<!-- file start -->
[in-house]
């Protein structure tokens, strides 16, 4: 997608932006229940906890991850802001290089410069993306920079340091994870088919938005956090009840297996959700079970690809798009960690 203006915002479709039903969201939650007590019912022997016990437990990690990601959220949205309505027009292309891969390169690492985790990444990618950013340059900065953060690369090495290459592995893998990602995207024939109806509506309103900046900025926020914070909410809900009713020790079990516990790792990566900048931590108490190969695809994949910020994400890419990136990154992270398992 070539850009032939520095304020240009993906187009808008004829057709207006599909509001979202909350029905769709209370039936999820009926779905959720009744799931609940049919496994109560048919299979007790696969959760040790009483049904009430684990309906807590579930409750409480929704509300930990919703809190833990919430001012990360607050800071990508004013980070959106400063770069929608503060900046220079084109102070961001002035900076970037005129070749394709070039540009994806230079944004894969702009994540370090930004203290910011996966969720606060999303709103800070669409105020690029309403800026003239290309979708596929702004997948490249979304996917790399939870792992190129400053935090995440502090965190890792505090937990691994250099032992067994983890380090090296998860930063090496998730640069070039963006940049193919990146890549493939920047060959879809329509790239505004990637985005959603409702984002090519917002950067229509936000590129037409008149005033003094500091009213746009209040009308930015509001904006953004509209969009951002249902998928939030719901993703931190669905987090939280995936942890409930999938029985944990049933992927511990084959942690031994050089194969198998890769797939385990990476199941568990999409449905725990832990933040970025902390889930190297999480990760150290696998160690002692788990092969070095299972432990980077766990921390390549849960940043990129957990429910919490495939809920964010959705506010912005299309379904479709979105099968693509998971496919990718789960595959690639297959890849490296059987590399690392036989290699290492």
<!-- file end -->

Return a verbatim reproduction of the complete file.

[in-house]
């Protein structure tokens, strides 16, 4: 997608932006229940906890991850802001290089410069993306920079340091994870088919938005956090009840297996959700079970690809798009960690 203006915002479709039903969201939650007590019912022997016990437990990690990601959220949205309505027009292309891969390169690492985790990444990618950013340059900065953060690369090495290459592995893998990602995207024939109806509506309103900046900025926020914070909410809900009713020790079990516990790792990566900048931590108490190969695809994949910020994400890419990136990154992270398992 070539850009032939520095304020240009993906187009808008004829057709207006599909509001979202909350029905769709209370039936999820009926779905959720009744799931609940049919496994109560048919299979007790696969959760040790009483049904009430684990309906807590579930409750409480929704509300930990919703809190833990919430001012990360607050800071990508004013980070959106400063770069929608503060900046220079084109102070961001002035900076970037005129070749394709070039540009994806230079944004894969702009994540370090930004203290910011996966969720606060999303709103800070669409105020690029309403800026003239290309979708596929702004997948490249979304996917790399939870792992190129400053935090995440502090965190890792505090937990691994250099032992067994983890380090090296998860930063090496998730640069070039963006940049193919990146890549493939920047060959879809329509790239505004990637985005959603409702984002090519917002950067229509936000590129037409008149005033003094500091009213746009209040009308930015509001904006953004509209969009951002249902998928939030719901993703931190669905987090939280995936942890409930999938029985944990049933992927511990084959942690031994050089194969198998890769797939385990990476199941568990999409449905725990832990933040970025902390889930190297999480990760150290696998160690002692788990092969070095299972432990980077766990921390390549849960940043990129957990429910919490495939809920964010959705506010912005299309379904479709979105099968693509998971496919990718789960595959690639297959890849490296059987590399690392036989290699290492």